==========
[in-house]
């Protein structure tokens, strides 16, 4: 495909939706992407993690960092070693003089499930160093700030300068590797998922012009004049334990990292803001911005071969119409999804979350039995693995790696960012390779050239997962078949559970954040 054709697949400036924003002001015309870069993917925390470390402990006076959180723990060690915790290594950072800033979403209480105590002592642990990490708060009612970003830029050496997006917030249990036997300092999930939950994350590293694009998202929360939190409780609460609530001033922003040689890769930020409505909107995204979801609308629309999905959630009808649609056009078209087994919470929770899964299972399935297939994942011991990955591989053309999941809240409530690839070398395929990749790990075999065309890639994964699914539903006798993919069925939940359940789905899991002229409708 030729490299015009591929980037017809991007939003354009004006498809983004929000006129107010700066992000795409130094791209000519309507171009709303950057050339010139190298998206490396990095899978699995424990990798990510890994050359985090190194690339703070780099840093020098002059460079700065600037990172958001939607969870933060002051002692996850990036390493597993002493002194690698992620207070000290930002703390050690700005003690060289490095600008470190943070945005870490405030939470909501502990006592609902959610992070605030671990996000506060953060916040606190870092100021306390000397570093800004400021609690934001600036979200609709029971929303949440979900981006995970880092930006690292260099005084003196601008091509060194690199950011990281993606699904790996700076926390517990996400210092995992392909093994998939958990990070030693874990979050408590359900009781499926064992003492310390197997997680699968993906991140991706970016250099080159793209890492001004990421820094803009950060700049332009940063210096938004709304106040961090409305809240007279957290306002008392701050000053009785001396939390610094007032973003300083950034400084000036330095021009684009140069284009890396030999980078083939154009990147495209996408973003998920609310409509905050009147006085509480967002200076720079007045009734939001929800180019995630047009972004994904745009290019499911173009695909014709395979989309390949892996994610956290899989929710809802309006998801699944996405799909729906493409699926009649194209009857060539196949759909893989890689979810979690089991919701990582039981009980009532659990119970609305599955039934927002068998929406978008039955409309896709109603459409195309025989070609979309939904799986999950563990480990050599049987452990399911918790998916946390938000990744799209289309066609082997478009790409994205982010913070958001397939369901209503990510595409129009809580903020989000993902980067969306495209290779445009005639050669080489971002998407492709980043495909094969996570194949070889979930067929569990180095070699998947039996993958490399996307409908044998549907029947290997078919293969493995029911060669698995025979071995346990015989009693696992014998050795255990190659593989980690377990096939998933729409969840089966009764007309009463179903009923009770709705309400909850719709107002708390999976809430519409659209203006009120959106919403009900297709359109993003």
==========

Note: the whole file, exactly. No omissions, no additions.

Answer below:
[in-house]
């Protein structure tokens, strides 16, 4: 495909939706992407993690960092070693003089499930160093700030300068590797998922012009004049334990990292803001911005071969119409999804979350039995693995790696960012390779050239997962078949559970954040 054709697949400036924003002001015309870069993917925390470390402990006076959180723990060690915790290594950072800033979403209480105590002592642990990490708060009612970003830029050496997006917030249990036997300092999930939950994350590293694009998202929360939190409780609460609530001033922003040689890769930020409505909107995204979801609308629309999905959630009808649609056009078209087994919470929770899964299972399935297939994942011991990955591989053309999941809240409530690839070398395929990749790990075999065309890639994964699914539903006798993919069925939940359940789905899991002229409708 030729490299015009591929980037017809991007939003354009004006498809983004929000006129107010700066992000795409130094791209000519309507171009709303950057050339010139190298998206490396990095899978699995424990990798990510890994050359985090190194690339703070780099840093020098002059460079700065600037990172958001939607969870933060002051002692996850990036390493597993002493002194690698992620207070000290930002703390050690700005003690060289490095600008470190943070945005870490405030939470909501502990006592609902959610992070605030671990996000506060953060916040606190870092100021306390000397570093800004400021609690934001600036979200609709029971929303949440979900981006995970880092930006690292260099005084003196601008091509060194690199950011990281993606699904790996700076926390517990996400210092995992392909093994998939958990990070030693874990979050408590359900009781499926064992003492310390197997997680699968993906991140991706970016250099080159793209890492001004990421820094803009950060700049332009940063210096938004709304106040961090409305809240007279957290306002008392701050000053009785001396939390610094007032973003300083950034400084000036330095021009684009140069284009890396030999980078083939154009990147495209996408973003998920609310409509905050009147006085509480967002200076720079007045009734939001929800180019995630047009972004994904745009290019499911173009695909014709395979989309390949892996994610956290899989929710809802309006998801699944996405799909729906493409699926009649194209009857060539196949759909893989890689979810979690089991919701990582039981009980009532659990119970609305599955039934927002068998929406978008039955409309896709109603459409195309025989070609979309939904799986999950563990480990050599049987452990399911918790998916946390938000990744799209289309066609082997478009790409994205982010913070958001397939369901209503990510595409129009809580903020989000993902980067969306495209290779445009005639050669080489971002998407492709980043495909094969996570194949070889979930067929569990180095070699998947039996993958490399996307409908044998549907029947290997078919293969493995029911060669698995025979071995346990015989009693696992014998050795255990190659593989980690377990096939998933729409969840089966009764007309009463179903009923009770709705309400909850719709107002708390999976809430519409659209203006009120959106919403009900297709359109993003």